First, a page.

FCA fines set to dip below record despite Libor and forex penalties

Last week’s record £284.4m penalty imposed on Barclays for its part in the foreign exchange rate rigging scandal came just weeks after a £226.8m fine on Deutsche Bank

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The Financial Conduct Authority’s income from fines is set to fall short of a record for the first time since 2011, despite announcing two of the three biggest penalties ever imposed on financial firms operating in Britain within the past month.

Last week’s record £284.4m penalty imposed on Barclays for its part in the foreign exchange rate rigging scandal came just weeks after a £226.8m fine on Deutsche Bank, the third-biggest fine to be imposed by the FCA and a record for a penalty related to the Libor rate fixing scandal.

The two combined, at £511m, makes up the lion’s share of the £696.6m total for the year to date – nearly half of the £1.4bn reaped last year.

But the watchdog is thought unlikely to match that performance in the second half.

Deutsche Bank's record £226.8m fine for the Libor rate fixing scandal is the third biggest to be imposed by the FCA

FCA sources say while the watchdog still has an active disciplinary pipeline which could see a number of substantial fines levied over the coming months, there is no investigation comparable with the multi-jurisdictional probes into foreign exchange and Libor interest rate rigging.

The Libor and forex scandals have between them provided the bulk of the fine revenue that has been pouring into the Treasury’s coffers since the first Libor fine was imposed on Barclays in April 2012.

The two scandals account for eight of the 10 biggest penalties levied by British financial regulators, although they still fall far short of the sort of “mega-fines” favoured by multiple regulators in the US.

Until Barclays’ Libor penalty opened the floodgates, the revenue from fines was retained by the regulator and used to offset running costs and reduce the fees paid by businesses with clean disciplinary records.

Barclays was fined a record £284.4m by the FCA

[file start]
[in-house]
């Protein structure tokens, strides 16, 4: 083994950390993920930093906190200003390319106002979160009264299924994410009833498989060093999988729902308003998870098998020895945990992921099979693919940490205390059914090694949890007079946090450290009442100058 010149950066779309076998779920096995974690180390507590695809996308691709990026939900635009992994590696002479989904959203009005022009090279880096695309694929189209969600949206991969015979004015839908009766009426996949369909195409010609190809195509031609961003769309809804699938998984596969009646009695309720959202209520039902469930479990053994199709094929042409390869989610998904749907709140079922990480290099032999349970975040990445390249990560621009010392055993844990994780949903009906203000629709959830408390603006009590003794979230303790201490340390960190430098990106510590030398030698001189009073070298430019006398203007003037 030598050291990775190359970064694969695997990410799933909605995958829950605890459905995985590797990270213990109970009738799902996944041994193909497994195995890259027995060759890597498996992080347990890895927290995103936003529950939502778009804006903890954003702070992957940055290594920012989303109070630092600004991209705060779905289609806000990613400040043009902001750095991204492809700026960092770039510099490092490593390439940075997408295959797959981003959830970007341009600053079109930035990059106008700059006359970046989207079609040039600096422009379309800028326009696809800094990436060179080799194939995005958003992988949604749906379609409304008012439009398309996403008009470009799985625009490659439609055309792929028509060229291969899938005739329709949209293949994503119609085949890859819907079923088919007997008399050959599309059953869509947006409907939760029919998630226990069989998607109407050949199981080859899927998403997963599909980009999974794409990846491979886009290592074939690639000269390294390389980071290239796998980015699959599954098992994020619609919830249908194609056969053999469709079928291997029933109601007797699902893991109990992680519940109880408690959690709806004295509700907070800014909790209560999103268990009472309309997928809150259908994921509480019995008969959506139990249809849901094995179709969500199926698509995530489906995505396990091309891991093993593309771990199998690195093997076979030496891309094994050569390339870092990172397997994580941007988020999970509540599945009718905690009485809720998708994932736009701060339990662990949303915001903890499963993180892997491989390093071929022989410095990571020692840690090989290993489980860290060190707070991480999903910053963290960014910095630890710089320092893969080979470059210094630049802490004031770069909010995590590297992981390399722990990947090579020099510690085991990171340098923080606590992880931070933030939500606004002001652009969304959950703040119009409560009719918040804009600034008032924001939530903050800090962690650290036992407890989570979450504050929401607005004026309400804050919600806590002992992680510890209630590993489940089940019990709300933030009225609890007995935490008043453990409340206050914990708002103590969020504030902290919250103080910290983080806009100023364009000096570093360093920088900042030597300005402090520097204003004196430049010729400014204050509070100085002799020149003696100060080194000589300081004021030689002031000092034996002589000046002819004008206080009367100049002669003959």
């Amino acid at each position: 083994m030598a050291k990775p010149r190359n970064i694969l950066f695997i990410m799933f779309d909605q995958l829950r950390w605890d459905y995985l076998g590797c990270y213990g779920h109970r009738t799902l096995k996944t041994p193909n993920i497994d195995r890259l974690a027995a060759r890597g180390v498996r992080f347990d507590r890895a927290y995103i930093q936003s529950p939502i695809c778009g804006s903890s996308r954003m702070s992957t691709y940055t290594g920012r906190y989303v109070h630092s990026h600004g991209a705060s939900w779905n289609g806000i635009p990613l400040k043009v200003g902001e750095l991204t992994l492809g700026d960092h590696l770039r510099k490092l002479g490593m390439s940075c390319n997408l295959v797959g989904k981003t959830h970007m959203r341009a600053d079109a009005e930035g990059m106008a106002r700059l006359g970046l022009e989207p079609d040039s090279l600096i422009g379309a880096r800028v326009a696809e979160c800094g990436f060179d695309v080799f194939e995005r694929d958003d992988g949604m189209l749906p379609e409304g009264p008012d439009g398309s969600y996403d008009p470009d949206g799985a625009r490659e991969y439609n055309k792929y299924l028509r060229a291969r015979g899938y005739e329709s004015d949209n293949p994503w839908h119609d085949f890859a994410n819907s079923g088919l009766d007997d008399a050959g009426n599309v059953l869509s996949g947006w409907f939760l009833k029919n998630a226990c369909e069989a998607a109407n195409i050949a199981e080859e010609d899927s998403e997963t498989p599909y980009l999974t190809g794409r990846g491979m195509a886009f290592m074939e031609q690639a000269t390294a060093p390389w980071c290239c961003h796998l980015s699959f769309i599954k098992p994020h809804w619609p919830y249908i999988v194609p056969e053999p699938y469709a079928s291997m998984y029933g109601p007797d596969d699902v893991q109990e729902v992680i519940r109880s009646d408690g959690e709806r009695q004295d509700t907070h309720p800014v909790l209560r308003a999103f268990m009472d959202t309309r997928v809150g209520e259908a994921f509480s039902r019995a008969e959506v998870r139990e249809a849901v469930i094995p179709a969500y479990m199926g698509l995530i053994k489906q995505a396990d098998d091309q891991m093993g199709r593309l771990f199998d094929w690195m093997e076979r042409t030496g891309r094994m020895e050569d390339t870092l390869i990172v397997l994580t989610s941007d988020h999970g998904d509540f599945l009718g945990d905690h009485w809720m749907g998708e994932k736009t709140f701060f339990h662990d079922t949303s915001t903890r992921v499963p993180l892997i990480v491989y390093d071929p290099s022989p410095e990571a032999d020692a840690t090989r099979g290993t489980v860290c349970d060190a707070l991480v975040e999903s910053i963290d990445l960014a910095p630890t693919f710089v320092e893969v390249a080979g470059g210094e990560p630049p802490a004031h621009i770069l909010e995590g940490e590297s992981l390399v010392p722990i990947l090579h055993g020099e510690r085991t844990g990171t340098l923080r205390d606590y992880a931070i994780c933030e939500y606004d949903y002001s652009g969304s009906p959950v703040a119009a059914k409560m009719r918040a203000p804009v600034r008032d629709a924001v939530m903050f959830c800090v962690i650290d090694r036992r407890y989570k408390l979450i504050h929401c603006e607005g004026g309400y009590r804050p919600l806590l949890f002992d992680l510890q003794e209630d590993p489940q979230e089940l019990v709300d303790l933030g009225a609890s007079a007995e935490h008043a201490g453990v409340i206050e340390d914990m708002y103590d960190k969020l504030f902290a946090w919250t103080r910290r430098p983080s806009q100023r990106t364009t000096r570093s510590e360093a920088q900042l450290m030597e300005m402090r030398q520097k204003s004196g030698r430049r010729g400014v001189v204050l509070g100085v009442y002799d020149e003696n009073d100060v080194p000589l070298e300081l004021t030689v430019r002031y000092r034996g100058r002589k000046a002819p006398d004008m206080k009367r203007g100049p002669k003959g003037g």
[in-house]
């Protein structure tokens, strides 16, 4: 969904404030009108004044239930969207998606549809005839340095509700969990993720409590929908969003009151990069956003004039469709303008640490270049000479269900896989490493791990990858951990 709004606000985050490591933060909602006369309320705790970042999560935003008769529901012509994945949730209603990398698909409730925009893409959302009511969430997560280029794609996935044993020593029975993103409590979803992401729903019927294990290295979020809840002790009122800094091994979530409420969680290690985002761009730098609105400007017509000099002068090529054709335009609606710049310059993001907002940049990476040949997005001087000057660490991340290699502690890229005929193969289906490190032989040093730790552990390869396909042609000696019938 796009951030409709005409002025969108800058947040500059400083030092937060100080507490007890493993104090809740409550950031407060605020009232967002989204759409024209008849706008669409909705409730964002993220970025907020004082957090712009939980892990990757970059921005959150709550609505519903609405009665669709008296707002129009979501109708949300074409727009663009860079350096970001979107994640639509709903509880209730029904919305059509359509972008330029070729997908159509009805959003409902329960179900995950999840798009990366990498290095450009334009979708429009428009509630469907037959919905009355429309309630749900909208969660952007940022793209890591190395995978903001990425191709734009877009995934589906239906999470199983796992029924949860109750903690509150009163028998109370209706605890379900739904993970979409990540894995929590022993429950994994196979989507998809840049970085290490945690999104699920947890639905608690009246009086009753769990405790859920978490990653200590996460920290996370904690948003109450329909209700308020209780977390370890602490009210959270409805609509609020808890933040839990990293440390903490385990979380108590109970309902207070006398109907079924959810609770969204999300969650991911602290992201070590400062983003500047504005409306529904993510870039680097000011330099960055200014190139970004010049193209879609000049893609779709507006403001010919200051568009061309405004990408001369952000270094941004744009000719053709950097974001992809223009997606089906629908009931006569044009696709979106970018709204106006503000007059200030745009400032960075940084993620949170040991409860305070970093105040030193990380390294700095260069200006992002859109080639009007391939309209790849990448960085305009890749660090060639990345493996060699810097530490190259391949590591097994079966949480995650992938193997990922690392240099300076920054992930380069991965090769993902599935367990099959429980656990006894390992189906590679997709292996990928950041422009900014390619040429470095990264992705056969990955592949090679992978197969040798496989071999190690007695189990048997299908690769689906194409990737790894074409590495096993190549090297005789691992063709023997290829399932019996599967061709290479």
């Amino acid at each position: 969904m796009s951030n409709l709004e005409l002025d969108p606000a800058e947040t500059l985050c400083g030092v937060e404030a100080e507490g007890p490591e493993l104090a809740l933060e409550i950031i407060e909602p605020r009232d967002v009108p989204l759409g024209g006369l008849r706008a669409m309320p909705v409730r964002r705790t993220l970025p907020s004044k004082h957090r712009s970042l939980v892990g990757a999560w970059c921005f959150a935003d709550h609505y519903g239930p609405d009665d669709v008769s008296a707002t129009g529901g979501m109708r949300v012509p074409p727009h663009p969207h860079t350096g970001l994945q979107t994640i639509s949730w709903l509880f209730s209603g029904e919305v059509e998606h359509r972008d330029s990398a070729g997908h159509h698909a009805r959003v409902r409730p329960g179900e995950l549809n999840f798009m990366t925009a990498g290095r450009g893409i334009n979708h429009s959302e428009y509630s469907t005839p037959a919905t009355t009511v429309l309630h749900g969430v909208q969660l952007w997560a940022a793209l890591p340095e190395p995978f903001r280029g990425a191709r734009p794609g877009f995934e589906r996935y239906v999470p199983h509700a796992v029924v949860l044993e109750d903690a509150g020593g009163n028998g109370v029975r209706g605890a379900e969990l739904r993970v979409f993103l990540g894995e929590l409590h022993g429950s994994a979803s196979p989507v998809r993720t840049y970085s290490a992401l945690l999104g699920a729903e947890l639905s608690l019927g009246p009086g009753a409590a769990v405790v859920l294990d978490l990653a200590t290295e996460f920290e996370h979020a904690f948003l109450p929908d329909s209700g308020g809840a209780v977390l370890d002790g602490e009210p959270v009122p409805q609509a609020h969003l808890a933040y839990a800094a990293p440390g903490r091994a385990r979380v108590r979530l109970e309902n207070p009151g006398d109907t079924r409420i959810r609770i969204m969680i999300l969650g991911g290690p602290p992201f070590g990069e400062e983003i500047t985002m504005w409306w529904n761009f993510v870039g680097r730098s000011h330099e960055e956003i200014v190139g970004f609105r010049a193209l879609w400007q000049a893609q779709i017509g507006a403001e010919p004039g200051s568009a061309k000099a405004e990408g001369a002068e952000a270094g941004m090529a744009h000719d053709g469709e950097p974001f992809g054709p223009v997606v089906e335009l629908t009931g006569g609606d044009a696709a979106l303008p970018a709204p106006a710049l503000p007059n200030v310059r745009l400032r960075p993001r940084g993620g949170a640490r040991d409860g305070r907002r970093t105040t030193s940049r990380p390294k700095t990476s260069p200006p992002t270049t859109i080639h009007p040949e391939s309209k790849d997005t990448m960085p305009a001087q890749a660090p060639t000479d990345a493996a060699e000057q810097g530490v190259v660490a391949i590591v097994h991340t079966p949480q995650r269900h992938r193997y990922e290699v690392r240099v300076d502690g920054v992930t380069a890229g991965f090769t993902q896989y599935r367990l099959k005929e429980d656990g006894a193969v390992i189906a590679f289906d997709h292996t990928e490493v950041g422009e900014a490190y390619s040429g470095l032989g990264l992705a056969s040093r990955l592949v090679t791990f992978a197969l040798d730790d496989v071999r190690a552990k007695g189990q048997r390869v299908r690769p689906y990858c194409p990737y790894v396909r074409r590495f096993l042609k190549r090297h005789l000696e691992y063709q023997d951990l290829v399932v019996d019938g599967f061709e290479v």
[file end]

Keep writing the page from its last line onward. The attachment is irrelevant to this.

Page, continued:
But that became increasingly controversial as the size and level of fine revenue boomed and because of the nature and scale of wrongdoing by banks. As a result the Chancellor, George Osborne, changed the rules so that the money was returned to the taxpayer, bar a small amount – about £40m a year – retained by the regulator to cover investigation costs.

The money has since been used to fund a variety of causes ranging from a donation to the fund seeking to raise money for a second Air Ambulance in London to funding 50,000 extra apprenticeships for young people, paid from the Deutsche Bank fine.

Further announcements could come in the Chancellor’s forthcoming emergency Budget, to help mitigate the pain of what is expected to be another round of swingeing cuts to Britain’s welfare bill.

The most recent available figures for the number of “open” disciplinary cases dates back to March 2014 when there were 259 in progress, a slight increase on the previous year. An updated figure is set to be released with the next few months.

In 2011, the last year that a City watchdog did not break a record for the total collected in fines, the now-defunct Financial Services Authority levied £66.1m in total, a slight decline on the £89.1m recorded in 2010.

In 2007, as the global financial crisis was just beginning to grip the country, the former watchdog imposed penalties totalling a pitiful £5.3m. A year later, with the financial system teetering on the brink of collapse and several of the scandals that have since rocked the industry brewing, the total still reached only £22.7m.